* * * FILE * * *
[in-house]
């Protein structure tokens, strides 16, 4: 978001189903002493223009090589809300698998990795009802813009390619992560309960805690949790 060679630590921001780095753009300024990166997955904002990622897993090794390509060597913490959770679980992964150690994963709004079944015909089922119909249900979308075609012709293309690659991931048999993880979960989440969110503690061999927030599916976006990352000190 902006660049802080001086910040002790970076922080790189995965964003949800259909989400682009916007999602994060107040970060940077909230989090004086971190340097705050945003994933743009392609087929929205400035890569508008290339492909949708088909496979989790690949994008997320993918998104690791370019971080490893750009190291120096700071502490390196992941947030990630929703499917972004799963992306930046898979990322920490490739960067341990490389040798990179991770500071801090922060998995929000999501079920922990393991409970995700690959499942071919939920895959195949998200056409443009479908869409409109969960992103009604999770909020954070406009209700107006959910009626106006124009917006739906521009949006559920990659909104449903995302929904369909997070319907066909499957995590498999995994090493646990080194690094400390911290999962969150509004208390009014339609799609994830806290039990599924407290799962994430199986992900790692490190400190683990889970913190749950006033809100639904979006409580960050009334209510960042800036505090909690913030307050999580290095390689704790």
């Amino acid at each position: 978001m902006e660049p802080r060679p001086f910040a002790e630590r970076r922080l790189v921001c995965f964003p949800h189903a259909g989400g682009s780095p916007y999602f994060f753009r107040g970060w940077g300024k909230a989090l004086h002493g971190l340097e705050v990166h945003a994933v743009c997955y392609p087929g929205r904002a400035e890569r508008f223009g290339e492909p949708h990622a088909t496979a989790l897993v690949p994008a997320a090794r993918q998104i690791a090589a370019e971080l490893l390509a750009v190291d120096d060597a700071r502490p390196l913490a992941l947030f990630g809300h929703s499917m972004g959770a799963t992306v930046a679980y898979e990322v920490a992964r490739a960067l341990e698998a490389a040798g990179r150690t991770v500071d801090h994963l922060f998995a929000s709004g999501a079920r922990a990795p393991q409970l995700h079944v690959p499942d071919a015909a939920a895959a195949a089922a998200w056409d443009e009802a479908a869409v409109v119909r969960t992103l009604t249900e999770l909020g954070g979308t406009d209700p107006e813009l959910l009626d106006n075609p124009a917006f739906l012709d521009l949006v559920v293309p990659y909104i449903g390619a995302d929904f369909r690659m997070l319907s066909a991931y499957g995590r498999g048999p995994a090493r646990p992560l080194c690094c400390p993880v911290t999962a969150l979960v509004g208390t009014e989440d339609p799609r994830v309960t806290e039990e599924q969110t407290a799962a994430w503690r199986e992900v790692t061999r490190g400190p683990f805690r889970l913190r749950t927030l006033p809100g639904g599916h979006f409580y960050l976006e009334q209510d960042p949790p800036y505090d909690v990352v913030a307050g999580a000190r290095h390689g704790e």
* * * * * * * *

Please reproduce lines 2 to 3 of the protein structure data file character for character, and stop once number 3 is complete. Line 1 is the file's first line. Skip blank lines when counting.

């Protein structure tokens, strides 16, 4: 978001189903002493223009090589809300698998990795009802813009390619992560309960805690949790 060679630590921001780095753009300024990166997955904002990622897993090794390509060597913490959770679980992964150690994963709004079944015909089922119909249900979308075609012709293309690659991931048999993880979960989440969110503690061999927030599916976006990352000190 902006660049802080001086910040002790970076922080790189995965964003949800259909989400682009916007999602994060107040970060940077909230989090004086971190340097705050945003994933743009392609087929929205400035890569508008290339492909949708088909496979989790690949994008997320993918998104690791370019971080490893750009190291120096700071502490390196992941947030990630929703499917972004799963992306930046898979990322920490490739960067341990490389040798990179991770500071801090922060998995929000999501079920922990393991409970995700690959499942071919939920895959195949998200056409443009479908869409409109969960992103009604999770909020954070406009209700107006959910009626106006124009917006739906521009949006559920990659909104449903995302929904369909997070319907066909499957995590498999995994090493646990080194690094400390911290999962969150509004208390009014339609799609994830806290039990599924407290799962994430199986992900790692490190400190683990889970913190749950006033809100639904979006409580960050009334209510960042800036505090909690913030307050999580290095390689704790």
């Amino acid at each position: 978001m902006e660049p802080r060679p001086f910040a002790e630590r970076r922080l790189v921001c995965f964003p949800h189903a259909g989400g682009s780095p916007y999602f994060f753009r107040g970060w940077g300024k909230a989090l004086h002493g971190l340097e705050v990166h945003a994933v743009c997955y392609p087929g929205r904002a400035e890569r508008f223009g290339e492909p949708h990622a088909t496979a989790l897993v690949p994008a997320a090794r993918q998104i690791a090589a370019e971080l490893l390509a750009v190291d120096d060597a700071r502490p390196l913490a992941l947030f990630g809300h929703s499917m972004g959770a799963t992306v930046a679980y898979e990322v920490a992964r490739a960067l341990e698998a490389a040798g990179r150690t991770v500071d801090h994963l922060f998995a929000s709004g999501a079920r922990a990795p393991q409970l995700h079944v690959p499942d071919a015909a939920a895959a195949a089922a998200w056409d443009e009802a479908a869409v409109v119909r969960t992103l009604t249900e999770l909020g954070g979308t406009d209700p107006e813009l959910l009626d106006n075609p124009a917006f739906l012709d521009l949006v559920v293309p990659y909104i449903g390619a995302d929904f369909r690659m997070l319907s066909a991931y499957g995590r498999g048999p995994a090493r646990p992560l080194c690094c400390p993880v911290t999962a969150l979960v509004g208390t009014e989440d339609p799609r994830v309960t806290e039990e599924q969110t407290a799962a994430w503690r199986e992900v790692t061999r490190g400190p683990f805690r889970l913190r749950t927030l006033p809100g639904g599916h979006f409580y960050l976006e009334q209510d960042p949790p800036y505090d909690v990352v913030a307050g999580a000190r290095h390689g704790e």